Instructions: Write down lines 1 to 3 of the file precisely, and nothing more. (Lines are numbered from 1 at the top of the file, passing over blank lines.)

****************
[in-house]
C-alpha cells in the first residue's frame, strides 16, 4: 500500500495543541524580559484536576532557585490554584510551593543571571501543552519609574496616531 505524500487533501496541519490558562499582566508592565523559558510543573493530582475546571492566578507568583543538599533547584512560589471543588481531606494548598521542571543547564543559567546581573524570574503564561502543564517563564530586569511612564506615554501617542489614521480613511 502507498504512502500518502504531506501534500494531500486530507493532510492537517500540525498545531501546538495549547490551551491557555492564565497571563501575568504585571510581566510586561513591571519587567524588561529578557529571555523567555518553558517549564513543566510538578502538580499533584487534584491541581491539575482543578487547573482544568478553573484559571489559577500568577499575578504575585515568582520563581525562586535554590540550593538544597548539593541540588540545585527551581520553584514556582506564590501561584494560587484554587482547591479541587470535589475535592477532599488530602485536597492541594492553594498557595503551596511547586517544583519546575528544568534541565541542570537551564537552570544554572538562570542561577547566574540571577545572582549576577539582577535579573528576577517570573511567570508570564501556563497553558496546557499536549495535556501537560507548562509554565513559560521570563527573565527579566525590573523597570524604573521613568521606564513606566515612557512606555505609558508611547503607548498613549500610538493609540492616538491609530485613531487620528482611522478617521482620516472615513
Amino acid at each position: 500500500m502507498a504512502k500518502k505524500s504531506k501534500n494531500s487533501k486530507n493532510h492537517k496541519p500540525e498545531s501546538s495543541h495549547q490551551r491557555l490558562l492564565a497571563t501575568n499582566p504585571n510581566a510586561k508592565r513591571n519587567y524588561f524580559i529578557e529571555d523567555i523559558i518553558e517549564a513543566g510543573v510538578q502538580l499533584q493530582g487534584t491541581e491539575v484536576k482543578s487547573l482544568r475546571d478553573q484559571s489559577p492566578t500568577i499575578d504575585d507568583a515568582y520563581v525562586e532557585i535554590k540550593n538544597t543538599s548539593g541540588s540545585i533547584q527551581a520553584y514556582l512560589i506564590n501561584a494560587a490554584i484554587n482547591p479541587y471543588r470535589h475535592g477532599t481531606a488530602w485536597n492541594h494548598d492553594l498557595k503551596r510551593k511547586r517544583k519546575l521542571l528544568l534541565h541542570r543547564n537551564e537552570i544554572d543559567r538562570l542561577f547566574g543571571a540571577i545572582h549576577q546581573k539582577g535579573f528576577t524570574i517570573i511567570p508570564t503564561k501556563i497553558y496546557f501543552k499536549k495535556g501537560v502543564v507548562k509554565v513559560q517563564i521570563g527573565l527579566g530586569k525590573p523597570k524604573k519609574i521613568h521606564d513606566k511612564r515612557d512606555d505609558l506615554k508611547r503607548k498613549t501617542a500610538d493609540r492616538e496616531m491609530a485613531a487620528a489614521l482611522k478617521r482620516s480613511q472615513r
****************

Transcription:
[in-house]
C-alpha cells in the first residue's frame, strides 16, 4: 500500500495543541524580559484536576532557585490554584510551593543571571501543552519609574496616531 505524500487533501496541519490558562499582566508592565523559558510543573493530582475546571492566578507568583543538599533547584512560589471543588481531606494548598521542571543547564543559567546581573524570574503564561502543564517563564530586569511612564506615554501617542489614521480613511 502507498504512502500518502504531506501534500494531500486530507493532510492537517500540525498545531501546538495549547490551551491557555492564565497571563501575568504585571510581566510586561513591571519587567524588561529578557529571555523567555518553558517549564513543566510538578502538580499533584487534584491541581491539575482543578487547573482544568478553573484559571489559577500568577499575578504575585515568582520563581525562586535554590540550593538544597548539593541540588540545585527551581520553584514556582506564590501561584494560587484554587482547591479541587470535589475535592477532599488530602485536597492541594492553594498557595503551596511547586517544583519546575528544568534541565541542570537551564537552570544554572538562570542561577547566574540571577545572582549576577539582577535579573528576577517570573511567570508570564501556563497553558496546557499536549495535556501537560507548562509554565513559560521570563527573565527579566525590573523597570524604573521613568521606564513606566515612557512606555505609558508611547503607548498613549500610538493609540492616538491609530485613531487620528482611522478617521482620516472615513
Amino acid at each position: 500500500m502507498a504512502k500518502k505524500s504531506k501534500n494531500s487533501k486530507n493532510h492537517k496541519p500540525e498545531s501546538s495543541h495549547q490551551r491557555l490558562l492564565a497571563t501575568n499582566p504585571n510581566a510586561k508592565r513591571n519587567y524588561f524580559i529578557e529571555d523567555i523559558i518553558e517549564a513543566g510543573v510538578q502538580l499533584q493530582g487534584t491541581e491539575v484536576k482543578s487547573l482544568r475546571d478553573q484559571s489559577p492566578t500568577i499575578d504575585d507568583a515568582y520563581v525562586e532557585i535554590k540550593n538544597t543538599s548539593g541540588s540545585i533547584q527551581a520553584y514556582l512560589i506564590n501561584a494560587a490554584i484554587n482547591p479541587y471543588r470535589h475535592g477532599t481531606a488530602w485536597n492541594h494548598d492553594l498557595k503551596r510551593k511547586r517544583k519546575l521542571l528544568l534541565h541542570r543547564n537551564e537552570i544554572d543559567r538562570l542561577f547566574g543571571a540571577i545572582h549576577q546581573k539582577g535579573f528576577t524570574i517570573i511567570p508570564t503564561k501556563i497553558y496546557f501543552k499536549k495535556g501537560v502543564v507548562k509554565v513559560q517563564i521570563g527573565l527579566g530586569k525590573p523597570k524604573k519609574i521613568h521606564d513606566k511612564r515612557d512606555d505609558l506615554k508611547r503607548k498613549t501617542a500610538d493609540r492616538e496616531m491609530a485613531a487620528a489614521l482611522k478617521r482620516s480613511q472615513r